My rating: 3 of 5!
Published: the 30th of September 2018
Written by: Laurence Westwood
Length: 277 pages
Source: Free copy generously provided.
Disclaimer: I was lucky enough to receive a free copy of this book, in exchange for my honest review. However, please note that all opinions and views are my own.
I have been unable to write a judgement that does not seem to offend my conscience, or indeed Heaven, in some manner. Because I do not wish to influence your thinking unduly, I have destroyed all my personal papers and notes in regard to this dispute, preferring you to start afresh. Forgive me for this. All I ask is that you consider and examine Jade Moon most carefully before coming to a decision. I find her fascinating and unsettling in equal measure, and fear the consequences of a wrongful judgement. I will say no more.
My sincerest best wishes to you and your family,
Fifth District, Chengdu Prefecture
1st day of the 2nd Moon, 1085
So ends the letter of welcome (and of warning) to Magistrate Zhu, newly arrived in the remote border town of Tranquil Mountain. He has travelled far from his extensive family estates on the outskirts of Kaifeng – the glorious Song Dynasty capital – hoping to find atonement for past mistakes.
Yet he quickly discovers that Tranquil Mountain is anything but tranquil. The town is beset with simmering tensions since the death of his predecessor. Before Magistrate Zhu even has time to accustom himself to his inexperienced and wayward constabulary and the lowliness of his new surroundings, there is a mysterious murder, rumours of ghosts and blood-thirsty bandits out on the streets, and a disturbing kidnapping to solve – as well as the tragic and tangled legal circumstances of the local heroine Jade Moon to unravel.
For the balance of Heaven and Earth to be maintained, and to prevent catastrophe coming to Tranquil Mountain, Magistrate Zhu is well aware that not a single injustice can be allowed to stand. As he struggles to reach the correct judgements, he realises he has no choice but to offer up his career and perhaps even his own life for the greater good. And, in so doing, he discovers that as Jade Moon’s fate rests in his hands, so his fate ultimately rests in hers.
Usually I only read about ancient times, when its mythology related. But when Laurence Westwood contacted me and offered to send me a physical copy of his book, I thought why not give his ancient history crime fighting book a go. After all I did get really into CSI a few years ago – and I do enjoy a game of Cluedo, so who’s to say I wouldn’t get into crime fighting in ancient China? And the blurb, oh the seductive minx, lured me right in, and brought me to Tranquil Mountain – a town in China, in 1085. Magistrate Zhu is accepting a new position in Tranquil Mountain. It is his hope, that the new position can help him redeem himself and get rid of the “dis” in dishonoured.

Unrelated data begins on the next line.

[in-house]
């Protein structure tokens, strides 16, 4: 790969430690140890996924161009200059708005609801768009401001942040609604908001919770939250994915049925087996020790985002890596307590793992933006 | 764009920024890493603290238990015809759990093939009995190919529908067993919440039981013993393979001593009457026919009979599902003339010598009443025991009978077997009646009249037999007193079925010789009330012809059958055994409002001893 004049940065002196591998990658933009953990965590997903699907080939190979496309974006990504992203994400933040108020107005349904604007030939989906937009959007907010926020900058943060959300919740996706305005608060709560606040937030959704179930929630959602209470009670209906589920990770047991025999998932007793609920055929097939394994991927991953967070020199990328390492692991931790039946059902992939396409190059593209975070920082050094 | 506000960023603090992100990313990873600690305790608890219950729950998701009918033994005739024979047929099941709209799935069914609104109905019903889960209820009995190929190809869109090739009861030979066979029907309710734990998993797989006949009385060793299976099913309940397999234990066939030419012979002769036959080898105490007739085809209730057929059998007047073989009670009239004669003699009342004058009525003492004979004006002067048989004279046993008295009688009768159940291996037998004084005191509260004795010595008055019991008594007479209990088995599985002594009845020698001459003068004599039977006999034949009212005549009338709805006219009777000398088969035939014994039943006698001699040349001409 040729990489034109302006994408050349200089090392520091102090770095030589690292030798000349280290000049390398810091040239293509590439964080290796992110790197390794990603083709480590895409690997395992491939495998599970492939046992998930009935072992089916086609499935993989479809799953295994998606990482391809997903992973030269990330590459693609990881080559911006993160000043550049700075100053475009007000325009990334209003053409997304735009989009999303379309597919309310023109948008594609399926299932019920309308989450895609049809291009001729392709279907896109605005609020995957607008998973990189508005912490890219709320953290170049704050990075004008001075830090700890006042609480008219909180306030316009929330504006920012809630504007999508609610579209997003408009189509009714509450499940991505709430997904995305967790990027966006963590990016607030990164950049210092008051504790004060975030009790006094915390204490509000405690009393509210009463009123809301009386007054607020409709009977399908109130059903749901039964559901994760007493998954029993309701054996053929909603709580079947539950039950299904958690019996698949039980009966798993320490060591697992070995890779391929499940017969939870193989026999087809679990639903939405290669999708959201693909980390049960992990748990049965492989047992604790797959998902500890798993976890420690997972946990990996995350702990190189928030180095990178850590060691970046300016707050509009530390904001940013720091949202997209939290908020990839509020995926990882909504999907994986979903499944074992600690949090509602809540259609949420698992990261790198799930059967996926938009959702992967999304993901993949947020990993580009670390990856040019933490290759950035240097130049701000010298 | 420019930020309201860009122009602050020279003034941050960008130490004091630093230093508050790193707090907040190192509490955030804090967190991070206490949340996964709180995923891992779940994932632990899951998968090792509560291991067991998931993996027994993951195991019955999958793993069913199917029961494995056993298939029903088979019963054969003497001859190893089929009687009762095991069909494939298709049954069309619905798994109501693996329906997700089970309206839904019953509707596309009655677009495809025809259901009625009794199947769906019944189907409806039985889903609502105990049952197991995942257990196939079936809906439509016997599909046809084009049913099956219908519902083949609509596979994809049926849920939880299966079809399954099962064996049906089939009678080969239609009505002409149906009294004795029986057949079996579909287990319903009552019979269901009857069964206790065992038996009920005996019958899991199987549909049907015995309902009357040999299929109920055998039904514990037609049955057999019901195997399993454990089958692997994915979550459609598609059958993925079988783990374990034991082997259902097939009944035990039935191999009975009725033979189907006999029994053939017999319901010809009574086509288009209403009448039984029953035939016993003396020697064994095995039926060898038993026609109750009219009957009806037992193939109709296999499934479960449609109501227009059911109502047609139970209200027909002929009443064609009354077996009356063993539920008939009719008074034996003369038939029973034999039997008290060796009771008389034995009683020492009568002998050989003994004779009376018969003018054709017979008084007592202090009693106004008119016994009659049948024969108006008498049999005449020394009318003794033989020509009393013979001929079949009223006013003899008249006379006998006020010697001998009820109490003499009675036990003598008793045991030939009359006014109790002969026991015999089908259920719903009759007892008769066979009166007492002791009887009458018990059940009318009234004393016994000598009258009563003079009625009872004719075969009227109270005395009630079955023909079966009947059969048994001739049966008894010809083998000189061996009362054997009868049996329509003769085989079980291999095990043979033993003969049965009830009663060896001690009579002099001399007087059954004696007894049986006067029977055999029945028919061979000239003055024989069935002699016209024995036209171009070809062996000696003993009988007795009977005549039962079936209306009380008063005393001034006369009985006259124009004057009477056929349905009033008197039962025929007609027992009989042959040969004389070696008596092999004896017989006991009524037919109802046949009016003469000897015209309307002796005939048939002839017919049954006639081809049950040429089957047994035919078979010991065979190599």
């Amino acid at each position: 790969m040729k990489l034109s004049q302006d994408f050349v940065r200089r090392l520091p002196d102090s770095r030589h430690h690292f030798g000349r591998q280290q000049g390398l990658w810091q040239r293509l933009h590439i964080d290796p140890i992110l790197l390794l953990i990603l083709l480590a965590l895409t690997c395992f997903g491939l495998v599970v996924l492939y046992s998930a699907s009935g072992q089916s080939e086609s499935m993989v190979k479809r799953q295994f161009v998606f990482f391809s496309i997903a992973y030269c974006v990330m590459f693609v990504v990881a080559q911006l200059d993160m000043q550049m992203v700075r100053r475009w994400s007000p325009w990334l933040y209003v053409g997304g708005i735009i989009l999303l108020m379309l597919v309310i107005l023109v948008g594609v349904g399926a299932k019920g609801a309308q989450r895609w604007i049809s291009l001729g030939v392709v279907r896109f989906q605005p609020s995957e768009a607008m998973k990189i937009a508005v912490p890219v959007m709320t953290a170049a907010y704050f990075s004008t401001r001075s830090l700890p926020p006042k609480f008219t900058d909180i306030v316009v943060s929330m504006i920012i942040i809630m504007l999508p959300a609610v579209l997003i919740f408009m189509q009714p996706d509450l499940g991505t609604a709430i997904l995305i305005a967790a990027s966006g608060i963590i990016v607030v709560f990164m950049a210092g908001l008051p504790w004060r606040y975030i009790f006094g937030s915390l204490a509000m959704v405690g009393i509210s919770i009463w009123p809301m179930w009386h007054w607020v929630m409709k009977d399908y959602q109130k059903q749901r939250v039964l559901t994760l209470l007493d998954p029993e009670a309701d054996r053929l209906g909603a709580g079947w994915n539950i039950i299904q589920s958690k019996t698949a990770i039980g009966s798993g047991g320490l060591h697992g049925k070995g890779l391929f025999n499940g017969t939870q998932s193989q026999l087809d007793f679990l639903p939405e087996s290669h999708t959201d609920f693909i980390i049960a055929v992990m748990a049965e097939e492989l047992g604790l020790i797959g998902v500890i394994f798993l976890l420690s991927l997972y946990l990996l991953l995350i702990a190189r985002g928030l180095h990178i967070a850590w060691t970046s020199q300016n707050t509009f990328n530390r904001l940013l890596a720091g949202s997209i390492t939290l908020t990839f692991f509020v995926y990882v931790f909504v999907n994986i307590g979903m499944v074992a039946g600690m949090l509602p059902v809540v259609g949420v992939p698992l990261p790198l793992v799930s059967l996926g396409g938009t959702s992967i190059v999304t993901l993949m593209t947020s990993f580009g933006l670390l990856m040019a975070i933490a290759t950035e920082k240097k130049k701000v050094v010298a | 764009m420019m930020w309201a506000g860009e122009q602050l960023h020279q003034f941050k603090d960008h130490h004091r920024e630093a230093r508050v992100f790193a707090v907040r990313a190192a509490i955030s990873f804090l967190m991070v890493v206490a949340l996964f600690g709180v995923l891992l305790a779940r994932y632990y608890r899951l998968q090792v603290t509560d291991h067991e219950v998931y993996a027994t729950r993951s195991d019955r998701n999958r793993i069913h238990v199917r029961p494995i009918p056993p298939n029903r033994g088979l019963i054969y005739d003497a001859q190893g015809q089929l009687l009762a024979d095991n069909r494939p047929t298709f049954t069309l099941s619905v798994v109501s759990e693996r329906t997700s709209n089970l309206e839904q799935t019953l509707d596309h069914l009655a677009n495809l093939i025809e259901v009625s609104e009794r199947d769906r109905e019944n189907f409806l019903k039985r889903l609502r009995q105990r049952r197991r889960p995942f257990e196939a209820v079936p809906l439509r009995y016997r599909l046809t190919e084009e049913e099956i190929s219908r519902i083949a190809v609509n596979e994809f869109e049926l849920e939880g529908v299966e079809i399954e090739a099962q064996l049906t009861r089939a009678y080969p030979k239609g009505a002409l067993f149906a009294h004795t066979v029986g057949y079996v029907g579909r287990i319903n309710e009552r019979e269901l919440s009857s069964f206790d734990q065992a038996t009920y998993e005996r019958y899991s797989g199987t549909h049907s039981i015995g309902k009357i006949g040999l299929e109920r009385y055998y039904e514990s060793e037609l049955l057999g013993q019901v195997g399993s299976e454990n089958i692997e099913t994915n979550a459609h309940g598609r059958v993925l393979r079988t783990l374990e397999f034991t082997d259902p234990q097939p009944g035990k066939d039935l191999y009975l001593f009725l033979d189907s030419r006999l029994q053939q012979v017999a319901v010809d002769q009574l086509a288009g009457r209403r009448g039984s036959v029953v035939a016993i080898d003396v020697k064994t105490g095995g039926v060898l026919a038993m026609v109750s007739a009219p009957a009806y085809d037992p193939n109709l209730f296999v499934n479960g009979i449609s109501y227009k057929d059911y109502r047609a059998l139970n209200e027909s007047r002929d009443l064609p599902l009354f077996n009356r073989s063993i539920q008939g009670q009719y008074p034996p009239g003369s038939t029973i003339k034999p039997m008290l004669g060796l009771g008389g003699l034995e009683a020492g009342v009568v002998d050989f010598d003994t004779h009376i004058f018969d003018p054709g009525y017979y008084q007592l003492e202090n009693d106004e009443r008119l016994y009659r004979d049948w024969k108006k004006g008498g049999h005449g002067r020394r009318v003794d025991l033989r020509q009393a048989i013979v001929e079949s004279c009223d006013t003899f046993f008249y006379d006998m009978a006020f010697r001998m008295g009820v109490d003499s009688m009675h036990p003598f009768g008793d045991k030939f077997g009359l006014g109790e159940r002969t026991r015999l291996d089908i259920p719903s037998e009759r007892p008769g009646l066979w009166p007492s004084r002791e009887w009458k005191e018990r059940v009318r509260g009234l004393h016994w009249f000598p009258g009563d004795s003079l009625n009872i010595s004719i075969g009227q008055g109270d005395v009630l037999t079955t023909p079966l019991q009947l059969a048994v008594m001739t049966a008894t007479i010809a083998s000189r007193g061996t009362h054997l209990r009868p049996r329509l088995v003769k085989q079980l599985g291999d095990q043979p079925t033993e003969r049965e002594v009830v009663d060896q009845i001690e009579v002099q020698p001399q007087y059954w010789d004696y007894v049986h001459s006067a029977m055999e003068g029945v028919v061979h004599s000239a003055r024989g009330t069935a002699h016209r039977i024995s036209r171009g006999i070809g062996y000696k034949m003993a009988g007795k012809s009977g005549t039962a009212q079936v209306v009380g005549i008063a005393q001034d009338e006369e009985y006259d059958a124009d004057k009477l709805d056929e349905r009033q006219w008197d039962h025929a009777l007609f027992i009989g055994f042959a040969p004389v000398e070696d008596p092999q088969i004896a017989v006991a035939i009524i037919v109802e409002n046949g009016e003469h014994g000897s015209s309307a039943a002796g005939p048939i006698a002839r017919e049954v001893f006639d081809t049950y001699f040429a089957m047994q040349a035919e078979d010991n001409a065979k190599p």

His arrival to this small and isolated border town sets things in motion, and he quickly finds himself neck deep in heaps of paperwork. On top of that, he has to solve a supposedly unsolvable murder mystery. Add to the mix a complicated legal case and some office drama, and you find yourself in midst of the intrigue. This complicated story is a great way to begin to connect to China, even though this story is set close to a millennium ago, you can’t help but admire and relate to all the wonderful characters. Aside from the title and main character, Magistrate Zhu, I adored Jade Moon. That woman has strength coming out the wazoo, and she did make the story more interesting for me.
Laurence Westwood has created a very special world indeed. The writing is amazing, and it pays attention to every little detail as much as the big things. Nothing feels small or insignificant. It’s perfect to reincarnate a time that may seem lost, and it is impossible not to feel Laurence’s love for China and it’s mysterious history.
As readers we come across many different books, and they all rate different for each of us. Sometimes the plot is enough to save the day, sometimes the characters are what makes or breaks it. Sometimes it’s all about the details, world building or even character development. But at some point it will be about the match. I’ve seen another review, where a blogger wrote this:
I am suffering from a serious case of “right book, wrong reader” syndrome right now, because in all honesty, this book was good, but just not for me.
Thanks for putting my thoughts into words, Kat. I don’t usually quote other bloggers in my reviews, but I thought it’s only fair to give credit where it’s due. And this is exactly how I felt. I cannot fault the book, even if I wanted, and certainly not the writing. But unfortunately, my love of Cluedo wasn’t enough to make me really like the book, or connect with any of the characters. However, I’m still going to recommend the book for anyone who enjoys crime, murder mystery or ancient China themed books.
Have you read this book? Do you like crime and murder mysteries? Let’s chat in the comments!
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